If we want to understand what's happening in Africa we have to understand China. If we want to understand what is happening on the islands in the Western Pacific we have to understand China. If we want to understand the energy and auto markets we have to understand China. If we want to understand global economic shifts we have to understand China.
Most Americans have grown up with little understanding of China -- and much of what we learned in school was or is inaccurate information filtered through a simplistic cold war lens. IOW, we have a lot of catching up to do.
A few days ago I linked to a good concise article in The Atlantic, "The nine nations of China."
The LA Times has a new article on Understanding China that should be a part of our China 101 reading list, too. Here's a short summary:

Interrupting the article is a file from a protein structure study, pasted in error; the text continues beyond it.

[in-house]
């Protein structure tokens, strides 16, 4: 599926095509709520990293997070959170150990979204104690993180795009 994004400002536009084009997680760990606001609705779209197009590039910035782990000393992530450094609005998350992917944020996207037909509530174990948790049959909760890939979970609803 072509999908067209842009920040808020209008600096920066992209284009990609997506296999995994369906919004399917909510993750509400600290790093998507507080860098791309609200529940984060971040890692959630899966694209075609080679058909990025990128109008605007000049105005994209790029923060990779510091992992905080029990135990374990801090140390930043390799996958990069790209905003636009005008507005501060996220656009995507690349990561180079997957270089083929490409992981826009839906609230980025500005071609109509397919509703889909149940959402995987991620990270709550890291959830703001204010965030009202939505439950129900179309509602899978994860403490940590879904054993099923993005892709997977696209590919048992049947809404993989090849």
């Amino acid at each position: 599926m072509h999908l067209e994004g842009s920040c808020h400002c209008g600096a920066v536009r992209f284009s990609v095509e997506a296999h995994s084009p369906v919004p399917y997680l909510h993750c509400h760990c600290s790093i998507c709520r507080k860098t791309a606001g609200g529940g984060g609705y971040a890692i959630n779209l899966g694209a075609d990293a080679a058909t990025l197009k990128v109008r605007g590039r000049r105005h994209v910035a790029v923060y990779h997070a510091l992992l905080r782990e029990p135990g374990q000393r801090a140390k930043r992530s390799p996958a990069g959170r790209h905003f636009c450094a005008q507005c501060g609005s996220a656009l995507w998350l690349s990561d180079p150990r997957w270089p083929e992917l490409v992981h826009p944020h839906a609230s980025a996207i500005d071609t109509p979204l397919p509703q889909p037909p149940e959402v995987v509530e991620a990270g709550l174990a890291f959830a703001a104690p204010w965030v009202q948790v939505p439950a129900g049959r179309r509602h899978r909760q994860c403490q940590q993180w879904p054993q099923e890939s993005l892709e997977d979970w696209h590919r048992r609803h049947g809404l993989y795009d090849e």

The issue here is much deeper than Western-style democracy, a free media or human rights. China is simply not like the West and never will be. There has been an underlying assumption that the process of modernization would inevitably lead to Westernization; yet modernization is not just shaped by markets, competition and technology but by history and culture. And Chinese history and culture are very different from that of any Western nation-state.Frankly, my interest is China did not start out with a deep desire to understand what is going on in the world. But over the last 30 years we've been bumping into a lot of Chinese everywhere we go -- Illinois, Washington, Texas, California, Arizona, the Islands... -- and have been enjoying the relationships. Then when we factor in the tremendous growth of the church amongst both the Chinese in China and those in dispersion around the world, it just makes sense to put some energy into understanding China.
If we want to understand China, this must be our starting point.